New contracts to trade the metal should lure more foreign investors
The Shanghai Gold Exchange started trading contracts in the China (Shanghai) Pilot Free Trade Zone on Sept 18, enabling foreign investors to participate in China’s rapidly growing bullion trading market.
The move is also expected to boost China’s yellow metal pricing power and also gave a fillip to its efforts to promote the use of renminbi globally.
Premier Li Keqiang, who visited the FTZ on Sept 18, said he has been closely following the progress of the international bourse and commended the SGE for launching trading. Li said more efforts are needed to promote the cross-border use of the yuan and also take stock of the various measures being undertaken at the FTZ.
The head of the People’s Bank of China, the central bank, Zhou Xiaochuan, and Shanghai Mayor Yang Xiong jointly pushed the button that marked the launch of the first trade. The first matched deal between SGE’s international members was completed a minute after the launch, and enabled China’s gold market to be linked to the international market.
The launch of SGE’s international bourse is widely seen as the country’s effort to open its financial market to more international investors.
The SGE yuan-denominated contracts that are traded at the FTZ will be linked to China’s domestic spot market and be available for trading for both domestic and international investors. All the contracts traded at the SGE’s international board within the FTZ will be physically backed and will be transacted in the vault within the FTZ.
Nicknamed as “Shanghai Gold”, the new contracts will add to current gold-trading varieties with new standards and trading rules.
Before the launch of Shanghai Gold, contracts with global influences included London Gold, physical gold contracts traded at London Metal Exchange, and New York Gold, futures gold contracts traded at the New York Commodity Exchange.
The new contracts of Shanghai Gold are for bullion of 99.99 percent purity weighing 100 grams and 1 kilogram, and bars of 99.95 percent purity weighing 12.5 kilograms, according to SGE’s official data.
Overseas investors will be allowed to trade eight contracts that have already been traded in the domestic board at the same price and time and under the same rules with cash as the only settlement, and transactions done in the FTZ vaults.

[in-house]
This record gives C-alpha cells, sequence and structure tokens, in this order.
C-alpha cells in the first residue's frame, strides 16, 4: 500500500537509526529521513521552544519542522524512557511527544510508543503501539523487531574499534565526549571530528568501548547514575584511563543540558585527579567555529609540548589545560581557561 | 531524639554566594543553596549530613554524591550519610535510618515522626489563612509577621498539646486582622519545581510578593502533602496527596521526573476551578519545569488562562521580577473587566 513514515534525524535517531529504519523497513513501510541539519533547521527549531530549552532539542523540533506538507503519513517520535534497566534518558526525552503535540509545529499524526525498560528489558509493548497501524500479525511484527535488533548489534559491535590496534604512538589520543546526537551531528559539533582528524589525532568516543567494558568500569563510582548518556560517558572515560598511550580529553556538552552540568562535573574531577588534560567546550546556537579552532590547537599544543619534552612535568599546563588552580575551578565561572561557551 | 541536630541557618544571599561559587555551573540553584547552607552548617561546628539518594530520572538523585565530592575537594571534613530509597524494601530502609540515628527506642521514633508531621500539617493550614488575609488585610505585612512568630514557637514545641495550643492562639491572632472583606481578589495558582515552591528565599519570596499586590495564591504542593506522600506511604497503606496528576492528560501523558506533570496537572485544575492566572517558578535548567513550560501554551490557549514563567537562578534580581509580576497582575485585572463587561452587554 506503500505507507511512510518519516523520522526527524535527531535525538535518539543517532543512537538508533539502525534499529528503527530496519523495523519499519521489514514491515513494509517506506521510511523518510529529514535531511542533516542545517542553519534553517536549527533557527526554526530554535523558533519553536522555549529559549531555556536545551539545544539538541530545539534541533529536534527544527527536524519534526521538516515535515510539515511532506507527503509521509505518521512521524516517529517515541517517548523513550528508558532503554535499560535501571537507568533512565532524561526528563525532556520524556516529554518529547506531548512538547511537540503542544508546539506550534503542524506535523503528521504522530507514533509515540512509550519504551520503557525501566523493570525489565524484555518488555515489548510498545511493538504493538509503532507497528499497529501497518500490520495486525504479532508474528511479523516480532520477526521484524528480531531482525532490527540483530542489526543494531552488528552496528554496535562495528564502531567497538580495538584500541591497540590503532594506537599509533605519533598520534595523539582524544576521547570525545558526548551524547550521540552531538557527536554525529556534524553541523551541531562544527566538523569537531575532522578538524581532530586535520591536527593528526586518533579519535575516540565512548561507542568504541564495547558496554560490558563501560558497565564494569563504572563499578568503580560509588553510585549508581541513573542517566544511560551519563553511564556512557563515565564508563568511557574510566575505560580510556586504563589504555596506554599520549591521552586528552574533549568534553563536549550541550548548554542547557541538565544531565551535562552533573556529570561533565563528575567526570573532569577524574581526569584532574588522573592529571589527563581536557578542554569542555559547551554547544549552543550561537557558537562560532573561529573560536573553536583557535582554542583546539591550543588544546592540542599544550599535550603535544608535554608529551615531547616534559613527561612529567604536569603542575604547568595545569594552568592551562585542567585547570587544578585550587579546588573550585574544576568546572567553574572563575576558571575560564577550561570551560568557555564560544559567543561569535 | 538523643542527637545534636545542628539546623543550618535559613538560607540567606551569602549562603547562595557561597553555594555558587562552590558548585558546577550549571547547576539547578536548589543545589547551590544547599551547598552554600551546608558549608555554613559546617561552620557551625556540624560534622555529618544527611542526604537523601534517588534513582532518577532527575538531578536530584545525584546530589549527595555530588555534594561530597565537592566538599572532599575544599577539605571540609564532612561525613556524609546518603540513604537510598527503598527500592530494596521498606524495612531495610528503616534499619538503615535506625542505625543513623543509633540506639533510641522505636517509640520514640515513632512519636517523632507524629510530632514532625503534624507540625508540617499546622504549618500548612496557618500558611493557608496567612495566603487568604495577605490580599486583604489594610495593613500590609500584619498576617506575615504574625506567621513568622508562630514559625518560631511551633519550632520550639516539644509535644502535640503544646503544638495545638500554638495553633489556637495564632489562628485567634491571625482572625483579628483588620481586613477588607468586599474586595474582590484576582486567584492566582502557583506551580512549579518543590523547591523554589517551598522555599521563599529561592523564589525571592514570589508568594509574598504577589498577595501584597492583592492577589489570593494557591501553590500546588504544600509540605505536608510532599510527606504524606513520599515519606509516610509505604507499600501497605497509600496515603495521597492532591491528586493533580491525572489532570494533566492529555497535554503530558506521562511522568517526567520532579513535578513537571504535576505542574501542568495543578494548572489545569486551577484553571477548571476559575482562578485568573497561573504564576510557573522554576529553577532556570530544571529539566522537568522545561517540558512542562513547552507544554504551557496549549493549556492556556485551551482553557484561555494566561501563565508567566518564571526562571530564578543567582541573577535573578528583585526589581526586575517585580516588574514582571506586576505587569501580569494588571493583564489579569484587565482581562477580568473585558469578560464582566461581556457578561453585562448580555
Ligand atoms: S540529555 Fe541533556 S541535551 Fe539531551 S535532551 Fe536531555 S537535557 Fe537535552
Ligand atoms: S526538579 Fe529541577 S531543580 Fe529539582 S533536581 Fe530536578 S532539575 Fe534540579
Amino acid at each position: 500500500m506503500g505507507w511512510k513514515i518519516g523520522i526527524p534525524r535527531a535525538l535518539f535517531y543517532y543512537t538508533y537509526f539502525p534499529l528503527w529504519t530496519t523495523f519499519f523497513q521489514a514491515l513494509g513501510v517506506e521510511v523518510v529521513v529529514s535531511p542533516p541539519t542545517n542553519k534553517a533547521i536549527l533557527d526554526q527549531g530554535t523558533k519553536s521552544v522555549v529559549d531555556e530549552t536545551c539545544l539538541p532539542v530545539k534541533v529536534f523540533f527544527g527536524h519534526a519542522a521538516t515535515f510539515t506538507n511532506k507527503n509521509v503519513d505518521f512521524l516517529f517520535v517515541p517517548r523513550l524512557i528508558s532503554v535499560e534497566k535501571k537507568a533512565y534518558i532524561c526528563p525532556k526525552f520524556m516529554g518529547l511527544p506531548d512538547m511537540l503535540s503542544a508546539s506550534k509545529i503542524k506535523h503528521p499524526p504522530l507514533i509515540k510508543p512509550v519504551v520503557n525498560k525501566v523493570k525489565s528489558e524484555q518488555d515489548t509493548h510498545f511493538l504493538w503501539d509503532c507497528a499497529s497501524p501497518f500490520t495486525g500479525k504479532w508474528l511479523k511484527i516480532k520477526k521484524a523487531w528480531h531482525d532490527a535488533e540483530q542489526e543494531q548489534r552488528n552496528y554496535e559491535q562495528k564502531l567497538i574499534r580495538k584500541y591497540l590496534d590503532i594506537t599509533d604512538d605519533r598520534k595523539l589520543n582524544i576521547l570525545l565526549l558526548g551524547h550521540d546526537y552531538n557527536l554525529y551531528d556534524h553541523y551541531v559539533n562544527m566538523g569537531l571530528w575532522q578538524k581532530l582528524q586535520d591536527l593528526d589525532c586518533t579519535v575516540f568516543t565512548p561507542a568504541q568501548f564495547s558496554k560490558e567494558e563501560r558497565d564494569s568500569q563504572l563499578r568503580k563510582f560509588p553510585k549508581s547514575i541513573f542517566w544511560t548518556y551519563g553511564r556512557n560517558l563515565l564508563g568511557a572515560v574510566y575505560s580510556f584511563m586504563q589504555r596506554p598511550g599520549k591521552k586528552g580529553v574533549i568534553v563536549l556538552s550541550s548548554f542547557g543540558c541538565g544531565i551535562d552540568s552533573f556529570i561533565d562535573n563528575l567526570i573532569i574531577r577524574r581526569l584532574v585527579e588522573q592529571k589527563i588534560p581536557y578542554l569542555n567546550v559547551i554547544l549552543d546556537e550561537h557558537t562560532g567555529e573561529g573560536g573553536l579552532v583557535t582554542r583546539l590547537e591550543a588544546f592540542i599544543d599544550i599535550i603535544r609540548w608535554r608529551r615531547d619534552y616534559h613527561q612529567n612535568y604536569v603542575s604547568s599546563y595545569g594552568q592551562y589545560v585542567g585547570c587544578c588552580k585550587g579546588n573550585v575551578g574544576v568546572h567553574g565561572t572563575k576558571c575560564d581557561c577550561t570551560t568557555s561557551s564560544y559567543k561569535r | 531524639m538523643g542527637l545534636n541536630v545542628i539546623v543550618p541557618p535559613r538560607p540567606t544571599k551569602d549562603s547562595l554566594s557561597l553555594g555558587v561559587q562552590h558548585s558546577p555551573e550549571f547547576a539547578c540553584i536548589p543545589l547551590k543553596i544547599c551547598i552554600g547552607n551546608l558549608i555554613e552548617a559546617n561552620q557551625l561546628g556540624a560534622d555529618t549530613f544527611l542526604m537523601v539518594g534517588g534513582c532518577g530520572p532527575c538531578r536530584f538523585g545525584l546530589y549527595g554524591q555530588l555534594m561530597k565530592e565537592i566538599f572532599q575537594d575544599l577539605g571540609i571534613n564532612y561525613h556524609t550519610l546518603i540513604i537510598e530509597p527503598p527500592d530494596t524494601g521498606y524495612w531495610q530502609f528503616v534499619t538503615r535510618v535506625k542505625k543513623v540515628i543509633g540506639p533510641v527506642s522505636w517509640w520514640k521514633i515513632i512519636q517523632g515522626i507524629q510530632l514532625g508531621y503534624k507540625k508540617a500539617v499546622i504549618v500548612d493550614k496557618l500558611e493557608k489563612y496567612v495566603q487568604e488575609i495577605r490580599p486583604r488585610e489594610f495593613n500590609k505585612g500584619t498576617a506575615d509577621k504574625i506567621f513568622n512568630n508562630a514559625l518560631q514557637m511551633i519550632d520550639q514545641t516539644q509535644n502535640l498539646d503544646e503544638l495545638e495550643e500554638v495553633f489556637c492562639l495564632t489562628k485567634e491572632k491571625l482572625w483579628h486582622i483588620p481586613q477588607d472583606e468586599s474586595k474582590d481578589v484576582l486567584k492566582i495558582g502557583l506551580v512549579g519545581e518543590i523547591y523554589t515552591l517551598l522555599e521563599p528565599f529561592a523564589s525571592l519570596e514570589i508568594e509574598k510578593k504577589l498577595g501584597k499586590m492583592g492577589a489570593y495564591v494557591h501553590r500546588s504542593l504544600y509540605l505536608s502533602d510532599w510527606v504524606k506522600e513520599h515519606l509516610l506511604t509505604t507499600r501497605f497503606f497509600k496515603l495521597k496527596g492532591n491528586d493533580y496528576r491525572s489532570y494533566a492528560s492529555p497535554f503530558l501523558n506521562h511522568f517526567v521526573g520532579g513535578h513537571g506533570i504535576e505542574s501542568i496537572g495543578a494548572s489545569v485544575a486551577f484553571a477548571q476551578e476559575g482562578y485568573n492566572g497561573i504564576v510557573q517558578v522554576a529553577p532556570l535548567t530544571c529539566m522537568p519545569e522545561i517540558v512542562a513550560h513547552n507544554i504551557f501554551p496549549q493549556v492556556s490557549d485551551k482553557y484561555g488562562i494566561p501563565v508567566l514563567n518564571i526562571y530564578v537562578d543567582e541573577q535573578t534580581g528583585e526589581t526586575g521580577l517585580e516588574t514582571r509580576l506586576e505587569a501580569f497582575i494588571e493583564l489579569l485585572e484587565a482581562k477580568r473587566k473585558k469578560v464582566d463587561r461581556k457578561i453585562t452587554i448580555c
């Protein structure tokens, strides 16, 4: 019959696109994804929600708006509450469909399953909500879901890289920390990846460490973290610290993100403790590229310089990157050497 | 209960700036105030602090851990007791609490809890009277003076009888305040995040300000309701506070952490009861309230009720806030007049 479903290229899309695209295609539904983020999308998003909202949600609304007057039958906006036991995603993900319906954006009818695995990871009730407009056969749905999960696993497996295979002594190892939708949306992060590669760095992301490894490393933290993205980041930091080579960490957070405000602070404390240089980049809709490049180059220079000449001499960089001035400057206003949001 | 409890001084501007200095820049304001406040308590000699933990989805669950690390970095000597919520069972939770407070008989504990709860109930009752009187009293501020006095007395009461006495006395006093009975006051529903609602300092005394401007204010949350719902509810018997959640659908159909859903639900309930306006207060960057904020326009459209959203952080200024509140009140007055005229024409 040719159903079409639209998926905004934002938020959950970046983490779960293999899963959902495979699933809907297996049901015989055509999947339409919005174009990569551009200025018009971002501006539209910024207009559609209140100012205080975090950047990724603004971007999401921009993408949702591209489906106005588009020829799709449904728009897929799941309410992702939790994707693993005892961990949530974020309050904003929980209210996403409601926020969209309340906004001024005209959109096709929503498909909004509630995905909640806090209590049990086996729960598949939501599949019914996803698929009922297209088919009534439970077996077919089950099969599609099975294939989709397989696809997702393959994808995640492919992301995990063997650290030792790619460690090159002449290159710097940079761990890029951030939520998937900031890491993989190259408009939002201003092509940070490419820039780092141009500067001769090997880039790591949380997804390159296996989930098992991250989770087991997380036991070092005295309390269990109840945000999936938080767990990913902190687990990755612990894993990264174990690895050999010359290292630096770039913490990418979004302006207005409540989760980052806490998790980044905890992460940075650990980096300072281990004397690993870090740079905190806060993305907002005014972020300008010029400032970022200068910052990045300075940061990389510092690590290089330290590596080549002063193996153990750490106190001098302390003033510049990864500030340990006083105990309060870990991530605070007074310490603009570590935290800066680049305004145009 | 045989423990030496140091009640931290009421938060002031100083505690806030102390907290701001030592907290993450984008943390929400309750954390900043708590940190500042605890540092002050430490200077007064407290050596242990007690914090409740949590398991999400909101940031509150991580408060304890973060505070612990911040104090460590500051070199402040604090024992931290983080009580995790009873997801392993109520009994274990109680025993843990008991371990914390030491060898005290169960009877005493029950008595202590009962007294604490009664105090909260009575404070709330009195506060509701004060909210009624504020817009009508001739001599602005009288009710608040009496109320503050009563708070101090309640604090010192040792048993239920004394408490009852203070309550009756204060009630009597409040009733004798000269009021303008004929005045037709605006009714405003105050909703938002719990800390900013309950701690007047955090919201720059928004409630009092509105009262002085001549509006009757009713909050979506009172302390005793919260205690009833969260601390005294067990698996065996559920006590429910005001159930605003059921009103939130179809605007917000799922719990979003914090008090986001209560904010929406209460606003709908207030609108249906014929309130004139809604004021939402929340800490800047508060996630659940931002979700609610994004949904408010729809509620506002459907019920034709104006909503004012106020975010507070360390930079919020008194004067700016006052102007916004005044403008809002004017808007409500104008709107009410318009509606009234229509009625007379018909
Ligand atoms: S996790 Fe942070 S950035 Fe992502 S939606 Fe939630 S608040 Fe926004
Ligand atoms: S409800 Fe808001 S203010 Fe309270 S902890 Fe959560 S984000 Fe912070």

Market insiders and experts said Shanghai Gold may elevate China’s position in the international gold market by helping the world’s largest bullion buyer and gold consumer to establish a benchmark price in Asia.
Currently, pricing power of the precious metal lies largely with the London Bullion Market Association.
SGE’s Chairman of the Board Xu Luode said earlier this year that China as the world’s biggest consumer and producer of gold should have more pricing power to match the role it plays in the global gold market.
“We should have gold price fixing done in China itself. We need to build China’s influence in the global gold market,” said Xu.
Aram Shishmanian, CEO of the World Gold Council, said the launch of Shanghai Gold, with increasing numbers of players from all over the world, will help China gain more say over the prices of the precious metal and add vitality to bullion trading.
The SGE said in a release that the FTZ international board now has more than 40 members, including Goldman Sachs, UBS, Australia & New Zealand Banking Group Ltd, HSBC Holdings Plc and Standard Chartered Plc, many of which are also members of LME and COMEX.
To separate onshore and inshore capital in order to stabilize capital flows and manage risk exposures, foreign investors will trade the gold in offshore yuan, while domestic traders will use the onshore yuan, the SGE said.
Renminbi may potentially replace the dollar in pricing commodities, as China is moving from a regional to international market, said Jeremy East, global head of metals trading at Standard Chartered.
Analysts said the success of Shanghai Gold will largely depend on how active the trading will become.
“The garnered liquidity of the new contracts, a gauge for market recognition of prices, and a strong domestic market will add to the advantages of Shanghai Gold,” said Jiang Shu, an analyst with Industrial Bank, one of the few banks that are allowed to import gold into China.
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